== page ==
Before we left, Dr. Peterson sat with me and explained what she suspected and prescribed medications. She's been contacting me with test results daily.
Scout's temperature dropped to 102.8 at 8:30 Monday night and settled at 102.4 on Tuesday.
Recovering from a Fever of Unknown Origin
Scout was put on two antibiotics to cover the possibilities of what's going on. On Wednesday (yesterday) he was taken off of one antibiotic once it was revealed that the cause isn't Anaplasma or a tick-transmitted disease.
Scout isn't able to eat raw this week, because his white blood cells were decimated. I won't risk a possible bacterial infection along with anything else. Dogs can better handle bacteria than humans, but if a dog's immune system is compromised, you have to be careful. Why take the risk?
Medications for Fever of Unknown Origin
- Baytril – antibiotic for neutropenia and possible infection
- Doxycycline – antibiotic for Anaplasma or tick-transmitted disease (he was taken off this one)
- Maropitant – anti-vomiting medication to avoid the risk of him vomiting up the antibiotics
- FullBucket Probiotic Paste – taken in the morning (antibiotics are taken in the evening) to protect his gut
He's taking these fine with peanut butter. The FullBucket probiotic paste is easy, because it's kind of like peanut butter, and he licks it right up.
What We Feed Scout
Scout's appetite is slowing coming back, and he is being fed what he'll eat, so far that's…
- Einstein Pets dog treats (sometimes mixed into the First Mate food)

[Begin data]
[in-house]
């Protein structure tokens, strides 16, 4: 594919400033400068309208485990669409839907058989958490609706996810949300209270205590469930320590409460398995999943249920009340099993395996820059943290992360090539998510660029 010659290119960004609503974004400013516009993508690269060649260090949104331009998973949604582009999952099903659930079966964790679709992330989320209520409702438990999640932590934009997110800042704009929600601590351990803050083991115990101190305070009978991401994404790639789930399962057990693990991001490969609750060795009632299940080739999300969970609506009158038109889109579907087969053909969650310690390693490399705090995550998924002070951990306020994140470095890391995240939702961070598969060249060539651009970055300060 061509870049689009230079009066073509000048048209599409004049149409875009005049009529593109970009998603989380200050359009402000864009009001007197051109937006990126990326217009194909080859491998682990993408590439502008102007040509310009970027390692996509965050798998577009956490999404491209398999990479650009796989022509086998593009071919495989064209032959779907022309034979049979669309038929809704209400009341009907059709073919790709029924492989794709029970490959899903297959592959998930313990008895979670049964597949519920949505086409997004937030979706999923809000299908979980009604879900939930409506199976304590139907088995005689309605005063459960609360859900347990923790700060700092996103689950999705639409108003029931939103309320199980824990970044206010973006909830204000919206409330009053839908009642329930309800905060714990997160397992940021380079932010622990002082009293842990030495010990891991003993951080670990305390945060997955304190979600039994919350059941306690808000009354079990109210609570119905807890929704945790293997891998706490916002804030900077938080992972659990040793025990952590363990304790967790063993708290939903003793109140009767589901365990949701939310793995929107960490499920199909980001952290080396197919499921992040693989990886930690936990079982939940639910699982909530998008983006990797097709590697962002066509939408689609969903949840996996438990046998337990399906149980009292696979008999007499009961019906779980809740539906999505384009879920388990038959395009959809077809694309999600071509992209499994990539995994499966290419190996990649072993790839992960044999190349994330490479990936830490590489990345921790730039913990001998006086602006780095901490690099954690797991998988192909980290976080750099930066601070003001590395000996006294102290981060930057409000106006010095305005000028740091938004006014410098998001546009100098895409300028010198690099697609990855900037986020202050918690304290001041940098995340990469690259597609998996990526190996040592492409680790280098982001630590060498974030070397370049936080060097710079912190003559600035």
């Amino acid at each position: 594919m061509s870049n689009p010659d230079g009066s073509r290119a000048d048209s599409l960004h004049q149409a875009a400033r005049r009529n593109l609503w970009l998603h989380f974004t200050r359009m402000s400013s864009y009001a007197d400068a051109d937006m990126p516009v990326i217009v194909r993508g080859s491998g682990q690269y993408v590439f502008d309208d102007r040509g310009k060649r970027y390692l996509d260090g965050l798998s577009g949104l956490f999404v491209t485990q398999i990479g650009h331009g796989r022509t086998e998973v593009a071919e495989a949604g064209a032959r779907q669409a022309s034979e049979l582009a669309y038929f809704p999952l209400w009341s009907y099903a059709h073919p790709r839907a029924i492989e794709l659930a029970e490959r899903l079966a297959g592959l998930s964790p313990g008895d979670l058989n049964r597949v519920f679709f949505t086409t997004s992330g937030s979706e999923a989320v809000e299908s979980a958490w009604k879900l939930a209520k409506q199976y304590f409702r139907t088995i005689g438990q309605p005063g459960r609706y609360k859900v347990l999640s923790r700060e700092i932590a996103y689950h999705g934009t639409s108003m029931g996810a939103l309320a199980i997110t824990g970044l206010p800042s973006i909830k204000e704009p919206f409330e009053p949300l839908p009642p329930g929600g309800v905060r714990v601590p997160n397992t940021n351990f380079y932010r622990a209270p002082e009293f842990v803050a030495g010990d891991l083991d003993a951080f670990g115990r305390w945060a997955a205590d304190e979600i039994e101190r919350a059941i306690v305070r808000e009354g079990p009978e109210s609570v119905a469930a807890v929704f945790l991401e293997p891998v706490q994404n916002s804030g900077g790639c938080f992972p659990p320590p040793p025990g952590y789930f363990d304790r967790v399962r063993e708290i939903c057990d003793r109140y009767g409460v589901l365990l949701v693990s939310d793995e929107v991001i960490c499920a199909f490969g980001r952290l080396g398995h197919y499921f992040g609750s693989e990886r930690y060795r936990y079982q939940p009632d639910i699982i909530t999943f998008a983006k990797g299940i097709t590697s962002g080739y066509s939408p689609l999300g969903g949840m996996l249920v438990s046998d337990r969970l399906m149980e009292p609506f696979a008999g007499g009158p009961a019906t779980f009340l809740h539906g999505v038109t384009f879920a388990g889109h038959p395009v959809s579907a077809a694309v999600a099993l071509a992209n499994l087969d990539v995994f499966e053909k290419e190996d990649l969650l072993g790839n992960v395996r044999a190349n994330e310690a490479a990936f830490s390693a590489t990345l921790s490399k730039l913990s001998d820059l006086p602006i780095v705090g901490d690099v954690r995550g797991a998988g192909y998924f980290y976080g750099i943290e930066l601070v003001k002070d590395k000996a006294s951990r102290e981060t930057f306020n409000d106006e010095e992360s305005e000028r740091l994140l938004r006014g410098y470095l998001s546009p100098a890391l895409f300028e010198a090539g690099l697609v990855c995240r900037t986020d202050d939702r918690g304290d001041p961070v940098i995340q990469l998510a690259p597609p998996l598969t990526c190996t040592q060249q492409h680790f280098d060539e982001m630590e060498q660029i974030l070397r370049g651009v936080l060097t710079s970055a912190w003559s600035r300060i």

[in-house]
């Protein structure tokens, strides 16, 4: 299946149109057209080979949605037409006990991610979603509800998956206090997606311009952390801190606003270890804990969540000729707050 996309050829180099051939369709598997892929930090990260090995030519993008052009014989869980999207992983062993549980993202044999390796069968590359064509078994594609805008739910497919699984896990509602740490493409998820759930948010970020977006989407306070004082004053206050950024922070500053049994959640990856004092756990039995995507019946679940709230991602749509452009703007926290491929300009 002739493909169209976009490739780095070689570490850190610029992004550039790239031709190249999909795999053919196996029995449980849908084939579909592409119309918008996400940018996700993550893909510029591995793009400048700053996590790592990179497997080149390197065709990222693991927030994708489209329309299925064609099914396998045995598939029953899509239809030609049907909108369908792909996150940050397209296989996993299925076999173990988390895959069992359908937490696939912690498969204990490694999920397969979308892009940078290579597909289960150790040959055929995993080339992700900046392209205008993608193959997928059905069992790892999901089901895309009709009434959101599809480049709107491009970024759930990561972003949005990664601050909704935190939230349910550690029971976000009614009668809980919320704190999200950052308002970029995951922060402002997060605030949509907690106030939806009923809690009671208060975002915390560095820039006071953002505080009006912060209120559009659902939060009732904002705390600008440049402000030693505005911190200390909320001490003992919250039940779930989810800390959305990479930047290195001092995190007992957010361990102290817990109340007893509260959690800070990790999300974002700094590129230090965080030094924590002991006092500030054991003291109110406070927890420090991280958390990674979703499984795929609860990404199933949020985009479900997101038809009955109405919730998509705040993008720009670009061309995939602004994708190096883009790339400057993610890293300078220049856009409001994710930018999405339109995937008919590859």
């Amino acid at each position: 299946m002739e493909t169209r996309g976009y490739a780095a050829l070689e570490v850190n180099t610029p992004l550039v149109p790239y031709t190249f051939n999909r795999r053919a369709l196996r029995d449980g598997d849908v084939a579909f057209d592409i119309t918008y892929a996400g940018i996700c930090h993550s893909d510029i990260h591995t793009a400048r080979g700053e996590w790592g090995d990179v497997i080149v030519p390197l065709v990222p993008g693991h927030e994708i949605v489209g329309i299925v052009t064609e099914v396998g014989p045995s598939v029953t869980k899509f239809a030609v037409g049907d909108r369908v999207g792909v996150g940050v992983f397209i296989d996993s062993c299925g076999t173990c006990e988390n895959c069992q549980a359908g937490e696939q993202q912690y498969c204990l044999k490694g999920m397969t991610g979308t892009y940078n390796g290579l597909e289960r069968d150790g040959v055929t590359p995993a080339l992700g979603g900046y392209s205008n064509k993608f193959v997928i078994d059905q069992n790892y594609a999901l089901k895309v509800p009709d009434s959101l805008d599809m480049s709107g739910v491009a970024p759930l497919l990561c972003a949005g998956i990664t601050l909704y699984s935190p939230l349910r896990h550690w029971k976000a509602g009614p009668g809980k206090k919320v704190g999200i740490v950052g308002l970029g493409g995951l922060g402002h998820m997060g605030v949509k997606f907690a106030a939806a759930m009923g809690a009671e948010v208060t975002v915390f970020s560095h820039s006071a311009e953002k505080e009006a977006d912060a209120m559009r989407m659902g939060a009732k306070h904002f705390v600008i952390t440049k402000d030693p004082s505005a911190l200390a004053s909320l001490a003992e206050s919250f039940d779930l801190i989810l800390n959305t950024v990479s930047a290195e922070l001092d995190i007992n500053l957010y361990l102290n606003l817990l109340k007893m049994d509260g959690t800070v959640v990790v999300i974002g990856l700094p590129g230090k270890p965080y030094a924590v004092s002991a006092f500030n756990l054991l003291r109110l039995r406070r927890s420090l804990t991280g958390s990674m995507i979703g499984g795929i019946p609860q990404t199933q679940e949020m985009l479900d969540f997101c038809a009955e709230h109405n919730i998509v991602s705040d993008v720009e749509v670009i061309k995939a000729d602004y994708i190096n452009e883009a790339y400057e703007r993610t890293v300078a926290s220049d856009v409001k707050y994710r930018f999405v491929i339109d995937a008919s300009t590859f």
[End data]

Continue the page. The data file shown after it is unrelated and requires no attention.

- PetKind bison green tripe treats for dogs (these smell like jerky, not tripe)
When I cook my meals, I add extra for Scout, because he'll eat what I eat. He's not a fan of canned food, so I gave up on that even though healthy options were chosen for him.
Be the Change
One thing I love about Rodney Habib is that he's honest in his desire to inspire people to raise their dogs naturally. When I write blog posts, I try to stay positive and informative; this wasn't always the case. It infuriates me when people come into the pet industry to take advantage of our love for our dogs. But that's never going to change, so I'll have to change.
Today, I want to give my readers information to help them make informed decisions about their dogs. If I don't like a brand, I will be honest in my critique, and I will try not to be passive aggressive or just downright mean.
It's not always going to be easy. And I will continue to offend people who disagree with my belief that a better diet leads to a healthier dog, but I can't control the feelings of others.
But the outpouring of support has inspired me to do better; to be better.
When I posted online about Scout's condition, all of my friends, connections, and followers rallied. Everyone provided support, prayers, good thoughts, healing vibes, and more. I'm expecting a prayer blanket for Scout in the mail. Our nutritionist sent a healing his way (and to me too). This has gone on for days. Messages, calls, flowers (thank you, E.) and more. The outpouring of love and support is what's going to inspire people to be more responsible for their dogs, to feed them better, treat them better, care for them better.
So I want to say THANK YOU to everyone who took the time out of their busy day to send me continuous prayers and support during a time when I was barely holding it together.